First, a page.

In recent years, we have observed the advent of plenoptic modalities such as light fields, point clouds and holography in many devices and applications. Besides plenty of technical challenges brought by these new modalities, a particular challenge is arising at the horizon, namely providing interoperability between these devices and applications, and – in addition – at a cross-modality level. Based on these observations the JPEG committee (ISO/IEC JTC1/SC29/WG1 and ITU-T SG16) has initiated a new standardization initiative – JPEG Pleno – that is intended to define an efficient framework addressing the above interoperability issues. In this paper, an overview is provided about its current status and future plans.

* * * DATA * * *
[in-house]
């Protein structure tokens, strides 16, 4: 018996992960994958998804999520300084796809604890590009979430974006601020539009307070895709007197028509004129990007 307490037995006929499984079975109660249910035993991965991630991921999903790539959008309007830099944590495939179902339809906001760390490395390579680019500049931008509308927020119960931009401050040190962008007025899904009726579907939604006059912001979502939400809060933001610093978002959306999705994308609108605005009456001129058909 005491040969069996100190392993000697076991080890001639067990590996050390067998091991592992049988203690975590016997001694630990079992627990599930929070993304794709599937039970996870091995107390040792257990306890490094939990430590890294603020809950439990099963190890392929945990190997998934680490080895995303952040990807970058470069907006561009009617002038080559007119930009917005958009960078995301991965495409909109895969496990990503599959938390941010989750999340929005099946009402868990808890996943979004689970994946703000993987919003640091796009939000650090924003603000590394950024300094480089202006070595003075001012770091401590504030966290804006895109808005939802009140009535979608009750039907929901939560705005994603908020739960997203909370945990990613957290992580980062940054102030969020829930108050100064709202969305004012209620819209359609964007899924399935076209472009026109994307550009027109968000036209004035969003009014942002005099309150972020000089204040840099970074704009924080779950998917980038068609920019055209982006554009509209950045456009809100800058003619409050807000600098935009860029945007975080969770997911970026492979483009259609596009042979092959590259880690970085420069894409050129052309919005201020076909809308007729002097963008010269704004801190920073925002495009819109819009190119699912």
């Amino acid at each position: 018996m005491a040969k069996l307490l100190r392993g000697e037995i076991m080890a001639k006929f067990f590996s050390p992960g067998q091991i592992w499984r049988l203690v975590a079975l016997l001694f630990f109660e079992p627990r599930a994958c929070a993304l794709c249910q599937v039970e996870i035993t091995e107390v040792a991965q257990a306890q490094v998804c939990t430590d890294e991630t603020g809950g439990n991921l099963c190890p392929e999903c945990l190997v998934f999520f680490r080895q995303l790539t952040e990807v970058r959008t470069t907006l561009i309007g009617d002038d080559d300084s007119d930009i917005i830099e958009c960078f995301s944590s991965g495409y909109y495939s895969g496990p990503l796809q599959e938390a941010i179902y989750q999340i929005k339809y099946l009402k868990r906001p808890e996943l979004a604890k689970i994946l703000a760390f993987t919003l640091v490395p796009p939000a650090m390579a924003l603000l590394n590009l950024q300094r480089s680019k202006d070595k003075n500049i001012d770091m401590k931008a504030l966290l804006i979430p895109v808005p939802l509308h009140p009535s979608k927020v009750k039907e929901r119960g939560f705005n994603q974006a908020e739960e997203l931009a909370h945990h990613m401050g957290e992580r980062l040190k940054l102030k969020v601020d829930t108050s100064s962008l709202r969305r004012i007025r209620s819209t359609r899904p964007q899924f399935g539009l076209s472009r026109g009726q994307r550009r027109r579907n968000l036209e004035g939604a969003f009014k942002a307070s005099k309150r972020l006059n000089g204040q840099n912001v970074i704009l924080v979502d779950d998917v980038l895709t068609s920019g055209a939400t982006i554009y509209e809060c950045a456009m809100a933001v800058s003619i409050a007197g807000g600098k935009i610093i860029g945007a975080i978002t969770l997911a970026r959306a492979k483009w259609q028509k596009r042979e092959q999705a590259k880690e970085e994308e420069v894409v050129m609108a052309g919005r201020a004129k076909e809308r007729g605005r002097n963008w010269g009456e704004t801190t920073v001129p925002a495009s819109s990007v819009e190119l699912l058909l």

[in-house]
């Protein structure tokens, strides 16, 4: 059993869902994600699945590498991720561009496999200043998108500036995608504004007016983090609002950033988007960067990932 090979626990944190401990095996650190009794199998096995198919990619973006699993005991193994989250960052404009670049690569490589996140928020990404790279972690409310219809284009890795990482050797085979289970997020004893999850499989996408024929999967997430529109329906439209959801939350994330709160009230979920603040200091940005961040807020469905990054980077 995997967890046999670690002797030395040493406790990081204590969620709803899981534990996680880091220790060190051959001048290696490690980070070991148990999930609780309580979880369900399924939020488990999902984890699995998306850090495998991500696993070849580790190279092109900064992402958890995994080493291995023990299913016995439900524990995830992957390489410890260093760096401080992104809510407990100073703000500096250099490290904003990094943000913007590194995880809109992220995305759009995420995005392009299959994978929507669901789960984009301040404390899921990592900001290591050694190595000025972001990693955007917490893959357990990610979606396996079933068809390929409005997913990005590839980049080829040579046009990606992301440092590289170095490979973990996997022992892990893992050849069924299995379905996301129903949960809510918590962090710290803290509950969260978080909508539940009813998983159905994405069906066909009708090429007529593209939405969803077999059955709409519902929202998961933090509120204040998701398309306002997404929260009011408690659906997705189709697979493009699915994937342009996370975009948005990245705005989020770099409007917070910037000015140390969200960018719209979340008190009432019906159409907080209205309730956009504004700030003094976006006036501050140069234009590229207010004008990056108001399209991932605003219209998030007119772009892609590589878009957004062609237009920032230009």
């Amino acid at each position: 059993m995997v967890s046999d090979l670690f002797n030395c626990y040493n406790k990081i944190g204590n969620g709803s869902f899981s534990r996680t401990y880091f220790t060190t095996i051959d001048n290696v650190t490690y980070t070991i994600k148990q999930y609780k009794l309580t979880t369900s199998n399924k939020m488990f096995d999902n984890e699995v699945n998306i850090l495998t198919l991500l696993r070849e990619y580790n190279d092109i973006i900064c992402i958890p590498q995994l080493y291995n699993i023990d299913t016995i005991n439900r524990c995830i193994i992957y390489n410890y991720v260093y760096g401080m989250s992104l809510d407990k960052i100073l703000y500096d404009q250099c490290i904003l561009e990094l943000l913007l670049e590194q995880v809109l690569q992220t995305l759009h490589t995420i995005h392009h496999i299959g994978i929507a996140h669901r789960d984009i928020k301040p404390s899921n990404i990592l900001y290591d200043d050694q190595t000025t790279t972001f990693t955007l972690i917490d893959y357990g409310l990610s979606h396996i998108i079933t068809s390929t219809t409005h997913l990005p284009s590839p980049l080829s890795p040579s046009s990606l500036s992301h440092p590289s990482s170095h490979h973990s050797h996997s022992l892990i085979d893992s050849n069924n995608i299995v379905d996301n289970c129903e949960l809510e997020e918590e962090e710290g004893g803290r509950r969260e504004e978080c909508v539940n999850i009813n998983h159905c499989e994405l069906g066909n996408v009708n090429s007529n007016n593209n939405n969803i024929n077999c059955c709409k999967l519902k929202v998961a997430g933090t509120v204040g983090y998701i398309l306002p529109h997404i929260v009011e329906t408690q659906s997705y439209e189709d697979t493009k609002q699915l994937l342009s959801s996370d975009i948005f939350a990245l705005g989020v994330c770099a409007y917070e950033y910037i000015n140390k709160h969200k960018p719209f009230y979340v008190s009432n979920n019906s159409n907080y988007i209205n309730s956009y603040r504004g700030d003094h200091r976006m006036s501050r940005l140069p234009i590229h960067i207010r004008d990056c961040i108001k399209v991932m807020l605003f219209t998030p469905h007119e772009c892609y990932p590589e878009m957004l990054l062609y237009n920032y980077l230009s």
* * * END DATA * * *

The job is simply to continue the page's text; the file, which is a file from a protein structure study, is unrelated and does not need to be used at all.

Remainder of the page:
Currently under development high fidelity and interactive full parallax light field displays have unique and challenging requirements due to human factors and space constraints imposed on them. A high fidelity light field display with no vergence accommodation conflict and desktop size foot print implies a display with tens of gigapixels and pixel pitch in the range of 10 microns or below. Achieving interactive image and video display performance on these types of displays requires a fundamental redesign of the display input interface and image processing pipeline. In this paper, we discuss various ways of addressing these issues with light field compression and display system design innovations.
Ostendo’s Quantum Photonic Imager (QPI) is very small pixel pitch, emissive display with high brightness and low
power consumption. We used QPI’s to create a high performance light field display tiles with a very small form factor.